Architectonic Photographs by Charles Brooks Illuminate the Atmospheric Interiors of Historic Instruments
A pipe organ soars like a skyscraper-lined boulevard and a Steinway piano’s action mechanism transforms into a sun-speckled tunnel in atmospheric photographs by Charles Brooks (previously). His ongoing Architecture in Music series highlights the inner structures of renowned instruments, imbuing the interiors with airy light. Bringing the camera inside a variety of string, brass, keyboard, and woodwind instruments, he offers unique insight into rarely seen textures, details, and patinas. He angles the camera from a low viewpoint, mimicking the perspective of standing in a grand space and looking up at architectural details like columns or skylights.
Brooks has played cello for most of his life and for two decades, performed in orchestras around the world, fueling his curiosity about how instruments are made and who built or played them. Unless you’re a luthier, it’s unlikely you would ever see the inside of a violin, so the photographer wanted to highlight the precision and individuality of a wide variety of examples. Proffering glimpses of a range of interiors—where the real magic happens—Brooks highlights the volumes and components designed to allow sound to swell throughout meticulously assembled forms.
You can purchase prints of many of Brooks’ photographs on his website, and follow updates on Instagram.
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Extravagant Sound Installations by Love Hultén Use Custom Synthesizers and Visualizers to Create Elaborate Audiovisual Mashups
Swedish audiovisual artist and woodworker Love Hultén is known for his extravagant and unconventional sound installations that fall at the intersection of music, art, and design. Whether an homage to Nintendo, Pacman, or Simone Giertz’s chattering mouths, the custom synthesizers are elaborate electronic instruments with broad audio capabilities and often, a unique MIDI visualizer that responds in real-time: play the keyboard of “NES-SY37,” for example, and a rendering evocative of a vintage video game will appear on a tiny LCD screen. In the case of “The Doodlestation,” a chord might prompt a cartoon-like figure to vomit an endless pastel rainbow.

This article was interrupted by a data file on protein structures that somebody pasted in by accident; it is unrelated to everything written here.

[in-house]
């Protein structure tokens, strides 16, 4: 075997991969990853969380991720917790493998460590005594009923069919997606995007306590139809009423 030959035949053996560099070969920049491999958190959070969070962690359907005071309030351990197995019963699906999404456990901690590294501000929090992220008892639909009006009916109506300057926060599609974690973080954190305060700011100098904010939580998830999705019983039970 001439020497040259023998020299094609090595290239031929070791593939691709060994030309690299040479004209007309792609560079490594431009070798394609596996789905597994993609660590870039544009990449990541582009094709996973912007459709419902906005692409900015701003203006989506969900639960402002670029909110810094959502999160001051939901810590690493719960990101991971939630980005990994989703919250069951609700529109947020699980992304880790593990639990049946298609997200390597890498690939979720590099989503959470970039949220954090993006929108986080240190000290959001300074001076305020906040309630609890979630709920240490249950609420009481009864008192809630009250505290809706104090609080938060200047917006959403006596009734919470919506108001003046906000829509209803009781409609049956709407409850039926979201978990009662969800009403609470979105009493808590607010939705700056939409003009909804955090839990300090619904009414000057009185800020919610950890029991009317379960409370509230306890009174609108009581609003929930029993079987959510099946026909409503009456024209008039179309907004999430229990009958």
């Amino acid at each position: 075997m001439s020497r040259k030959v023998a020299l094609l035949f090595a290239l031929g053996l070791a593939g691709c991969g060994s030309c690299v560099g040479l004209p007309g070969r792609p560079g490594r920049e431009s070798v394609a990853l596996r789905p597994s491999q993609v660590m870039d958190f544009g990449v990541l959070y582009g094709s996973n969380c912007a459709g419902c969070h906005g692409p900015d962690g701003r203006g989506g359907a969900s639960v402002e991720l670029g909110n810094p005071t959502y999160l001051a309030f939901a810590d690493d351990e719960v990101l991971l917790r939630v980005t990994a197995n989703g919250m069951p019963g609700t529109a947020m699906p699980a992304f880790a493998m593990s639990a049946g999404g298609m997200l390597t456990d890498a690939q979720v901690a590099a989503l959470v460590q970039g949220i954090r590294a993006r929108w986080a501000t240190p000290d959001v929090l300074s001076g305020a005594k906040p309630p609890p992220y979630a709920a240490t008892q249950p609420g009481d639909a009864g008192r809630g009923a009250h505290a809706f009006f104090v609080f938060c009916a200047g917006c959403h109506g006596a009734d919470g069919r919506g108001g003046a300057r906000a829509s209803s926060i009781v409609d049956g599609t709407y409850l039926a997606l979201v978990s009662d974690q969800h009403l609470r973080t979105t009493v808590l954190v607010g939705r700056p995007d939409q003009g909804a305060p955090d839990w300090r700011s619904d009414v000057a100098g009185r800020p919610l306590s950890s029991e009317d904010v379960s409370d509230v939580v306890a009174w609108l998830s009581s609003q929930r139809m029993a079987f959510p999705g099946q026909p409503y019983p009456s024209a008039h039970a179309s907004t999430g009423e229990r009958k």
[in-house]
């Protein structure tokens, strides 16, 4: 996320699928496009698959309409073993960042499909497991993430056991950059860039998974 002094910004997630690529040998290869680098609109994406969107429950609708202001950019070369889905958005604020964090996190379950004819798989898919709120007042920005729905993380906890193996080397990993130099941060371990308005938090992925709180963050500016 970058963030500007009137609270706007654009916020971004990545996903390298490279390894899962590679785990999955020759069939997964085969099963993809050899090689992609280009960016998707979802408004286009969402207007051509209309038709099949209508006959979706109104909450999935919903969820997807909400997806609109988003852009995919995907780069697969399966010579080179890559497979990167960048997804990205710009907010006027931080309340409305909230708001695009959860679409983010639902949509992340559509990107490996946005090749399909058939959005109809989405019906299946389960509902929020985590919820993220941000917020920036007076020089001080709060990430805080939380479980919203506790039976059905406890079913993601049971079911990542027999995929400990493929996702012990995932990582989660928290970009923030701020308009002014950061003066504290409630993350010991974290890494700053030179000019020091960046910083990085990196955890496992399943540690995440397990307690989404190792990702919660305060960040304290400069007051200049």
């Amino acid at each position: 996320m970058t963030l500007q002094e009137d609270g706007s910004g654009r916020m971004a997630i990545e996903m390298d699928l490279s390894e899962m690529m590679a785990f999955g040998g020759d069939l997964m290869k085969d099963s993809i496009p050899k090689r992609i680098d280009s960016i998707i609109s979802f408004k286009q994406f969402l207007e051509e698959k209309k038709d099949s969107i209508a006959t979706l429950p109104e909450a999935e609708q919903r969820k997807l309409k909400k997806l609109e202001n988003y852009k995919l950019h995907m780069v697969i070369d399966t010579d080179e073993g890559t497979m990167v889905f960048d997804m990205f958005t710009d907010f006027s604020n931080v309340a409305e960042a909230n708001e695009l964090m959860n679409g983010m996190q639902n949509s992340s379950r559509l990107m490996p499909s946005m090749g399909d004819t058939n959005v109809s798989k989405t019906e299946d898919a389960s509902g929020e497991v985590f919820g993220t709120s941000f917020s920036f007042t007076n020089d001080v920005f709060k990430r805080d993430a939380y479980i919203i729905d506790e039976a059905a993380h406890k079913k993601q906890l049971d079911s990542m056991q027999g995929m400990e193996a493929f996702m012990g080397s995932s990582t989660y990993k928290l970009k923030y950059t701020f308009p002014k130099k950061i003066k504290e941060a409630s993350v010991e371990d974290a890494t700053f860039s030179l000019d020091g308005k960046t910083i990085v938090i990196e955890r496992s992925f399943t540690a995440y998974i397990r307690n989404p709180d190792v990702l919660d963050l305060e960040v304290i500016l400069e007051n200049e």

Visually elegant and structurally complex, Hultén’s designs take about ten weeks to complete. He tells Colossal that he is currently working on a few commissions, which you can follow on YouTube and Instagram. (via Core77)
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In ‘No Strings,’ Willie Cole Transforms Instruments into Abstract Animals and Figurative Sculptures
Artist Willie Cole is known for transforming discarded materials into sculptures with a tenor of interrogation. Much of his three-dimensional work revolves around found objects like high-heels, plastic bottles, or ironing boards that he turns into pieces of cultural commentary, addressing issues of mass production, historical legacies, and identity. The items tend to guide the formation of his assemblages, he says, sharing that, “the objects that I use I see as them finding me, more so than me finding them… I see an object and suddenly I recognize what I can do with the object. So in that sense, there is an energy or spirit connection to the object. I am exploring the possibilities of these objects.”
Cole’s solo show No Strings, which opens this April at Alexander and Bonin in New York, exemplifies this approach. The artist, who’s currently living and working in New Jersey, recovered guitars, saxophones, and pianos from Yamaha’s recycling program and through his usual alchemy, has created anthropomorphic creatures and abstracted figures from their parts: he converts hammers into tail feathers and spliced acoustic bodies into dogs and anonymous musicians. The pieces are expressive and tied to the endurance of America’s past, particularly drawing a connection between the guitar’s shape and the yokes forced on people who were enslaved.